Then you remember, because you were there, that this was the same fervor we have had at several times since the return of democracy: When Ricardo Lagos won, the first Socialist president since Allende, and when Michelle Bachelet won, both times. And all of those governments were as successful as they could be.

Also, this is the same wave of hope people had when Allende won. And then the doubts seep back in.

But there’s the other thing: He’s the youngest President ever in our history. The first President who is also young in the context of our times. A Millennial, a new generation that comes into power while still being young, with politics being the one area in life where experience is sometimes overrated (it’s not learning if you keep doing the same thing over and over again), and youth is underrated (you’re closer in time to the ideals that got you into politics in the first place). One advantage we Millennials (in Chile at least) is that we are yet to be fully swamped by forms that dictate the content. And damn if Chile isn’t a country obsessed with forms. Some of which are nice traditions, many of which are pointless formalities.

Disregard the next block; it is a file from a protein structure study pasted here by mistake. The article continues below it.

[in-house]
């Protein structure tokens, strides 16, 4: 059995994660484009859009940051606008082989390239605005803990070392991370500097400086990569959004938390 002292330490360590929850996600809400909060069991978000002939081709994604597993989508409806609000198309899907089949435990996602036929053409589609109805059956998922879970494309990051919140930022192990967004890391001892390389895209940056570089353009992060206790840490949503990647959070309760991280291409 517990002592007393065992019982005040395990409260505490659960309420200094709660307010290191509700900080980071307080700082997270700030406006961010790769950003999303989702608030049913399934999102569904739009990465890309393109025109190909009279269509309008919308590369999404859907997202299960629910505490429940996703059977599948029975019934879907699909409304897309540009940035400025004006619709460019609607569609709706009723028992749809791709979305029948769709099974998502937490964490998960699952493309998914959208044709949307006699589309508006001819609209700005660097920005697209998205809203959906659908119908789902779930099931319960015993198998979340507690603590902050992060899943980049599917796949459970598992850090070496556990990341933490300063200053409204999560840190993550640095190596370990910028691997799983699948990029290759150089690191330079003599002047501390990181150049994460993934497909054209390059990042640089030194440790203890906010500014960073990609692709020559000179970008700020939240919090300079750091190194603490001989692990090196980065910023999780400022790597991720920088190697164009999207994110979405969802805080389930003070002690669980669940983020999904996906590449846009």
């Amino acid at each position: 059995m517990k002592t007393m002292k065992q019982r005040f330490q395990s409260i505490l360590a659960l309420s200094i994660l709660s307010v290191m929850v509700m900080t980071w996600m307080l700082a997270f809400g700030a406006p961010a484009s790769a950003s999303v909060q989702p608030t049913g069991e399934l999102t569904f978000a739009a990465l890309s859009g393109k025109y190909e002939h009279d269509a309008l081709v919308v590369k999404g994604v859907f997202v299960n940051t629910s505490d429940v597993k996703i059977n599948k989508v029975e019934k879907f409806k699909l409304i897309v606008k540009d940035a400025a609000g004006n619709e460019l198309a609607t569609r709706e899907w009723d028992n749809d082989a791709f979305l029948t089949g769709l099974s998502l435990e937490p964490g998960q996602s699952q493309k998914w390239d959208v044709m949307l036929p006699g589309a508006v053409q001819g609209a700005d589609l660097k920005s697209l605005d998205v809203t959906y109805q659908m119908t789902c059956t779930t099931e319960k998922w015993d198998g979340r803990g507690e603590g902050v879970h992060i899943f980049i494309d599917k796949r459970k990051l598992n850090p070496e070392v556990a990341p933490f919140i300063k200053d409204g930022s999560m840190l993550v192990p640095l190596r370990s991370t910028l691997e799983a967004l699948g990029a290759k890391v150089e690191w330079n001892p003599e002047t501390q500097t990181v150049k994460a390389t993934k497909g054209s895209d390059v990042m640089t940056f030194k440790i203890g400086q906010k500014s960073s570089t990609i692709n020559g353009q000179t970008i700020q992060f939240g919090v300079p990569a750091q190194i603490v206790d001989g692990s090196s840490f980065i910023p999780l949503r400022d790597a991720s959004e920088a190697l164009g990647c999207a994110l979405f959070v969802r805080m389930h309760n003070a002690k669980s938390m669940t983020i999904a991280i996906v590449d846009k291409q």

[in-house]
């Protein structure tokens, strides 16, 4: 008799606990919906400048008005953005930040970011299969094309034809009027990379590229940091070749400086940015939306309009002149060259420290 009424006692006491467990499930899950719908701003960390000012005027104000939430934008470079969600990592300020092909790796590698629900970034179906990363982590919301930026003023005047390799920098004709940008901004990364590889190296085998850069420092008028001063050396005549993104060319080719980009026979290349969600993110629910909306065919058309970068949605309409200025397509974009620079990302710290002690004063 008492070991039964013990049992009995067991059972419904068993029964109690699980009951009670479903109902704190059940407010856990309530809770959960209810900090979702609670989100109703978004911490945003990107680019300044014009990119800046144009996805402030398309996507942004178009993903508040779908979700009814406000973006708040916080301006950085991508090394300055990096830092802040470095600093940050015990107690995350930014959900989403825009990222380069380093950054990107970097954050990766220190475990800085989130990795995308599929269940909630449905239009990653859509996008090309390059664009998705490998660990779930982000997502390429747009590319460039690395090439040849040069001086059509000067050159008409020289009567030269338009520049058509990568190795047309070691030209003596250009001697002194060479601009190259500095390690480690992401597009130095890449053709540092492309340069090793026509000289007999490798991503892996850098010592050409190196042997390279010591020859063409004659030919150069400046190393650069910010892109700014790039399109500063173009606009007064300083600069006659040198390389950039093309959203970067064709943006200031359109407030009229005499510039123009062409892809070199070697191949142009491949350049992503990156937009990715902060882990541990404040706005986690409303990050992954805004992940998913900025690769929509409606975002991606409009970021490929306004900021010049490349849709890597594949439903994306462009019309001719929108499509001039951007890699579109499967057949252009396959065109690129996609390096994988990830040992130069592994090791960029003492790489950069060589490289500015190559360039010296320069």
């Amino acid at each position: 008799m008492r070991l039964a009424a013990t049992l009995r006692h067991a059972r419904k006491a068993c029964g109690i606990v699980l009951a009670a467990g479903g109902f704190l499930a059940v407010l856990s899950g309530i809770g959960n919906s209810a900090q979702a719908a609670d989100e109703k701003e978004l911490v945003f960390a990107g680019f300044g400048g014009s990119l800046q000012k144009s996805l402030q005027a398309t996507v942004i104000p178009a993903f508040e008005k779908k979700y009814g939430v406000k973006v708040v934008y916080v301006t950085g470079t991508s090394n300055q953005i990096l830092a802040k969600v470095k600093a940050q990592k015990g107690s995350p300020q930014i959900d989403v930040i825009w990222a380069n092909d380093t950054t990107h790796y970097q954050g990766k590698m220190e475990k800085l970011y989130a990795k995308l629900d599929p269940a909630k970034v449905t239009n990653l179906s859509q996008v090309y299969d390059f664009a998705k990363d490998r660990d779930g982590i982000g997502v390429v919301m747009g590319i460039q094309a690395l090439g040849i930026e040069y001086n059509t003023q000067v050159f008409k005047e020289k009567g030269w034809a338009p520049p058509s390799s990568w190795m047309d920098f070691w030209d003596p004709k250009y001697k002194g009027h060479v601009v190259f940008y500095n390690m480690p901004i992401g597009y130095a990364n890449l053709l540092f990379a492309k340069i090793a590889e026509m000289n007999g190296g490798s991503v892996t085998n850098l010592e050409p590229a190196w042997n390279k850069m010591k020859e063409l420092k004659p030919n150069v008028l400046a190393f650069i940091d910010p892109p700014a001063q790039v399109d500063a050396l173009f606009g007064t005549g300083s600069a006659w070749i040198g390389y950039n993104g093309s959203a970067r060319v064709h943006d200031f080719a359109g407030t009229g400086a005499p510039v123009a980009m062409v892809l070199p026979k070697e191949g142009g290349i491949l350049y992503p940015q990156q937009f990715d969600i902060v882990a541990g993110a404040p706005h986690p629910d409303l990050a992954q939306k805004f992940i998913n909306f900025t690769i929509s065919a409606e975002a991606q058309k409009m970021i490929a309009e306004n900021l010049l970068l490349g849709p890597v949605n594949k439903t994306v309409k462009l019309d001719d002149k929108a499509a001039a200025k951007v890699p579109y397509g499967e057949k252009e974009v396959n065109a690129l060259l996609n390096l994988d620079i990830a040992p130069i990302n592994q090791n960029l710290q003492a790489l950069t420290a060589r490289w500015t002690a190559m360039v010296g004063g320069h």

That Millennial spirit got started in the meetings he had with international delegations the day before. First, Japan’s Foreign Affairs Minister had the perfect gift. The whole session reminded me a lot of that classic Obama sketch by Key & Peele.

The inauguration on Friday was the treat we deserved and we knew was going to be a symbol of what is to come. It’s like going to most Pixar movies: You know you’re going to see something great and be rewarded, perhaps you’re not going to be surprised is that good, but that is not supposed to be a problem.